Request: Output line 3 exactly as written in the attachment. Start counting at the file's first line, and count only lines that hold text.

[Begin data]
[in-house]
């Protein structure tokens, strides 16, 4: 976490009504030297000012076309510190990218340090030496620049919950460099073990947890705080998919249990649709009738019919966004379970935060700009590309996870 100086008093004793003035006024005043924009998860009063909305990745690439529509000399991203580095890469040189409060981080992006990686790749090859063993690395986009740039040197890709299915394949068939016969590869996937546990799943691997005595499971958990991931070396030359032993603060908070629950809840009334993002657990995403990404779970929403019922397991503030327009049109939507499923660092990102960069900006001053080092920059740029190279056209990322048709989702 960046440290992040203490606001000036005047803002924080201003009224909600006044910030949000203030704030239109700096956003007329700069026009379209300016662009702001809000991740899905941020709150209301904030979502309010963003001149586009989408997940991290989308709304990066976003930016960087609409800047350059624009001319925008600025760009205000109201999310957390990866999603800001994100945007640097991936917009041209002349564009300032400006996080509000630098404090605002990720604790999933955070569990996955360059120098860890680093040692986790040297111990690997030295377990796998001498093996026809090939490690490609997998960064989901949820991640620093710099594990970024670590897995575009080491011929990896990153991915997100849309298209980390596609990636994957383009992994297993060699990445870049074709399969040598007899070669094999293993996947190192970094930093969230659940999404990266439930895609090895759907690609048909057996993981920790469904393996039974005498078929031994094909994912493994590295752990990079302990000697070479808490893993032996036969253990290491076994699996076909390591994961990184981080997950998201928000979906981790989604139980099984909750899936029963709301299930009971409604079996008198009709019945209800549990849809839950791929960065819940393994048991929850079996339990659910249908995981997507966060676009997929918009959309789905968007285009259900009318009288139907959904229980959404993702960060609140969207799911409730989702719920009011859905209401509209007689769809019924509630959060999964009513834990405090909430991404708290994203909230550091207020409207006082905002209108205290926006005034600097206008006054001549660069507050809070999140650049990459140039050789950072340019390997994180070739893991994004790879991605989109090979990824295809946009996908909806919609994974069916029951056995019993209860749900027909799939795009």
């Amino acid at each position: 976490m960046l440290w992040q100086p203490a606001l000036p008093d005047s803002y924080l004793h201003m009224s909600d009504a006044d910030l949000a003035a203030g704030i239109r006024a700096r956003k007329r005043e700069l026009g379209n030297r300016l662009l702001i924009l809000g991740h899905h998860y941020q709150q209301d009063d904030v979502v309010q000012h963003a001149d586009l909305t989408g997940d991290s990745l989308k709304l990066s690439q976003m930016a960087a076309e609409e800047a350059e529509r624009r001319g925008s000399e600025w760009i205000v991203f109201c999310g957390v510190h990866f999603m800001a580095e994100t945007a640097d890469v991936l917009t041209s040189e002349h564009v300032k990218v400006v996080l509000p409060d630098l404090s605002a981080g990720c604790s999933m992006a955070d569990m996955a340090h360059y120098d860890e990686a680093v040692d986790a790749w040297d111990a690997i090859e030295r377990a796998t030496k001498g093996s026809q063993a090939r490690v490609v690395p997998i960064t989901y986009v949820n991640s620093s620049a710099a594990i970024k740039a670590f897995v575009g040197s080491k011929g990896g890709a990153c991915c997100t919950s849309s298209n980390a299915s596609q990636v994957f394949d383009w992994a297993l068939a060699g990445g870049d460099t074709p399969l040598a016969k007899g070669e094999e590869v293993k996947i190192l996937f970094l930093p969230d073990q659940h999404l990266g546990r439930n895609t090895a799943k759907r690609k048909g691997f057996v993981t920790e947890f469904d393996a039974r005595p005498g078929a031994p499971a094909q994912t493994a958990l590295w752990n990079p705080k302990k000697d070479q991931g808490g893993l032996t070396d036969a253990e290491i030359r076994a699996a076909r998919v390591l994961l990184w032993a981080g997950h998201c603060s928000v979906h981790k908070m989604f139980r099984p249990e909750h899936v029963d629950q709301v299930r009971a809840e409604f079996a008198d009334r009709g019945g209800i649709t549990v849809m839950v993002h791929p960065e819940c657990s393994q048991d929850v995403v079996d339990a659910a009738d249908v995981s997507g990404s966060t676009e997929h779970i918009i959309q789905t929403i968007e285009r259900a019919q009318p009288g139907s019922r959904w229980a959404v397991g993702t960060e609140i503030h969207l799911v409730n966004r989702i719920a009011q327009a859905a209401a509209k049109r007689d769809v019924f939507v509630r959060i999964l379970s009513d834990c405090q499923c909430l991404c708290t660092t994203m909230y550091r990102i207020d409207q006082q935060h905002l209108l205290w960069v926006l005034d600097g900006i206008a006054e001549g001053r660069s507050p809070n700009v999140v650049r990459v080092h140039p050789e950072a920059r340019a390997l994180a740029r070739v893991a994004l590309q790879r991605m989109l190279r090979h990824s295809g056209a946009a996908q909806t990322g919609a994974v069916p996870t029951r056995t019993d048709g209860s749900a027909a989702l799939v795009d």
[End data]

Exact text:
């Amino acid at each position: 976490m960046l440290w992040q100086p203490a606001l000036p008093d005047s803002y924080l004793h201003m009224s909600d009504a006044d910030l949000a003035a203030g704030i239109r006024a700096r956003k007329r005043e700069l026009g379209n030297r300016l662009l702001i924009l809000g991740h899905h998860y941020q709150q209301d009063d904030v979502v309010q000012h963003a001149d586009l909305t989408g997940d991290s990745l989308k709304l990066s690439q976003m930016a960087a076309e609409e800047a350059e529509r624009r001319g925008s000399e600025w760009i205000v991203f109201c999310g957390v510190h990866f999603m800001a580095e994100t945007a640097d890469v991936l917009t041209s040189e002349h564009v300032k990218v400006v996080l509000p409060d630098l404090s605002a981080g990720c604790s999933m992006a955070d569990m996955a340090h360059y120098d860890e990686a680093v040692d986790a790749w040297d111990a690997i090859e030295r377990a796998t030496k001498g093996s026809q063993a090939r490690v490609v690395p997998i960064t989901y986009v949820n991640s620093s620049a710099a594990i970024k740039a670590f897995v575009g040197s080491k011929g990896g890709a990153c991915c997100t919950s849309s298209n980390a299915s596609q990636v994957f394949d383009w992994a297993l068939a060699g990445g870049d460099t074709p399969l040598a016969k007899g070669e094999e590869v293993k996947i190192l996937f970094l930093p969230d073990q659940h999404l990266g546990r439930n895609t090895a799943k759907r690609k048909g691997f057996v993981t920790e947890f469904d393996a039974r005595p005498g078929a031994p499971a094909q994912t493994a958990l590295w752990n990079p705080k302990k000697d070479q991931g808490g893993l032996t070396d036969a253990e290491i030359r076994a699996a076909r998919v390591l994961l990184w032993a981080g997950h998201c603060s928000v979906h981790k908070m989604f139980r099984p249990e909750h899936v029963d629950q709301v299930r009971a809840e409604f079996a008198d009334r009709g019945g209800i649709t549990v849809m839950v993002h791929p960065e819940c657990s393994q048991d929850v995403v079996d339990a659910a009738d249908v995981s997507g990404s966060t676009e997929h779970i918009i959309q789905t929403i968007e285009r259900a019919q009318p009288g139907s019922r959904w229980a959404v397991g993702t960060e609140i503030h969207l799911v409730n966004r989702i719920a009011q327009a859905a209401a509209k049109r007689d769809v019924f939507v509630r959060i999964l379970s009513d834990c405090q499923c909430l991404c708290t660092t994203m909230y550091r990102i207020d409207q006082q935060h905002l209108l205290w960069v926006l005034d600097g900006i206008a006054e001549g001053r660069s507050p809070n700009v999140v650049r990459v080092h140039p050789e950072a920059r340019a390997l994180a740029r070739v893991a994004l590309q790879r991605m989109l190279r090979h990824s295809g056209a946009a996908q909806t990322g919609a994974v069916p996870t029951r056995t019993d048709g209860s749900a027909a989702l799939v795009d």